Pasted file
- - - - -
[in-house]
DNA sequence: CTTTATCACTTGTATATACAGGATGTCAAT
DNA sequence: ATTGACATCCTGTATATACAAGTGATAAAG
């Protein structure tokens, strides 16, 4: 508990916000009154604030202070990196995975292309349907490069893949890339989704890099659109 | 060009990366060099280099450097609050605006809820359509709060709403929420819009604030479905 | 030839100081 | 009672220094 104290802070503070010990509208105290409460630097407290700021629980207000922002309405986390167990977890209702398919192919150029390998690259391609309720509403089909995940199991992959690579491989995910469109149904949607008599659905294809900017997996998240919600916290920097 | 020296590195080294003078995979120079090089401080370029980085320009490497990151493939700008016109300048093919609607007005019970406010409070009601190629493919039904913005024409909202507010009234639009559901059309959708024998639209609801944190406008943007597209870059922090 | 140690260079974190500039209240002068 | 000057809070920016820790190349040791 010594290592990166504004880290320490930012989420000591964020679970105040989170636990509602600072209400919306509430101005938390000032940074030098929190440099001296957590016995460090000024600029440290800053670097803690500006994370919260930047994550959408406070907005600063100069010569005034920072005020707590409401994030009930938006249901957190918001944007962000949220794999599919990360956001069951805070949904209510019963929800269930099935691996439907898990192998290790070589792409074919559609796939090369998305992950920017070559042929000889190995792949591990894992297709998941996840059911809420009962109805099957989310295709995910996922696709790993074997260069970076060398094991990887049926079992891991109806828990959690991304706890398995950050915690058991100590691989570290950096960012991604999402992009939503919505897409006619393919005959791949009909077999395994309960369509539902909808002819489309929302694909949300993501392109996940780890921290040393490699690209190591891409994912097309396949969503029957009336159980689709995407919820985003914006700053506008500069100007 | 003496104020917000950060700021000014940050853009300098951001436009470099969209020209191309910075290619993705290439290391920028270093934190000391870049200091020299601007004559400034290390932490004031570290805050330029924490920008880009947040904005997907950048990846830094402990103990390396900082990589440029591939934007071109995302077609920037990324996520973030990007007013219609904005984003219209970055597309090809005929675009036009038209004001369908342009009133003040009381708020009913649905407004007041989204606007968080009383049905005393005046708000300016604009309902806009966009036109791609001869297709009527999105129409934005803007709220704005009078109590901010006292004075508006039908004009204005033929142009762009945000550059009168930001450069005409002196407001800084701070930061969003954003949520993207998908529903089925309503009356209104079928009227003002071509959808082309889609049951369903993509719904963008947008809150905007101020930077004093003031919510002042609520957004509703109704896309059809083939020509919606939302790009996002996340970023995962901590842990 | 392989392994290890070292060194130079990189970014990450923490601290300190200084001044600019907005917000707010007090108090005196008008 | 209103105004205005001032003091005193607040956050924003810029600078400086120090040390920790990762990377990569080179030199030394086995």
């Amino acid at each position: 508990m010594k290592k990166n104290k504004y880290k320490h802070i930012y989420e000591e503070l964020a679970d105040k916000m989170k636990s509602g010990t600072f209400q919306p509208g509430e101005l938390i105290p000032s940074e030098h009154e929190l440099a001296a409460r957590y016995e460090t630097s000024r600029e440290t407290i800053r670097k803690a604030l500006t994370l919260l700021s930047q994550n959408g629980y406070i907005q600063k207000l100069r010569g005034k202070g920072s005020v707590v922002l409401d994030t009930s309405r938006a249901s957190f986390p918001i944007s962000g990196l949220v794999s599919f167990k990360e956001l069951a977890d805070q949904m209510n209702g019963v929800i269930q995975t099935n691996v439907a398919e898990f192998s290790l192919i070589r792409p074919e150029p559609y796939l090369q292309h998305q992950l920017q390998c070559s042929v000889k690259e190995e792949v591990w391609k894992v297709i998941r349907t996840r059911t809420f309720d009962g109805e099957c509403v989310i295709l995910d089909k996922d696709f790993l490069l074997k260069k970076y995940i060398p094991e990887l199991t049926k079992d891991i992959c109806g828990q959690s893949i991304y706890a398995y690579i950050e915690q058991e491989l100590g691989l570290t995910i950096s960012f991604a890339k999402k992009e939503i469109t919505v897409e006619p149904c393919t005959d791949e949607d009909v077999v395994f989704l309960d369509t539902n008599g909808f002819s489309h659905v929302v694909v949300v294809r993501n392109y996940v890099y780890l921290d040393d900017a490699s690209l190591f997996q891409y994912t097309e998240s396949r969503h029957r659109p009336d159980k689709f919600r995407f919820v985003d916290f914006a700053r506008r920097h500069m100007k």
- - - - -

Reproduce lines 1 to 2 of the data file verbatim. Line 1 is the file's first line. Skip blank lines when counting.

[in-house]
DNA sequence: CTTTATCACTTGTATATACAGGATGTCAAT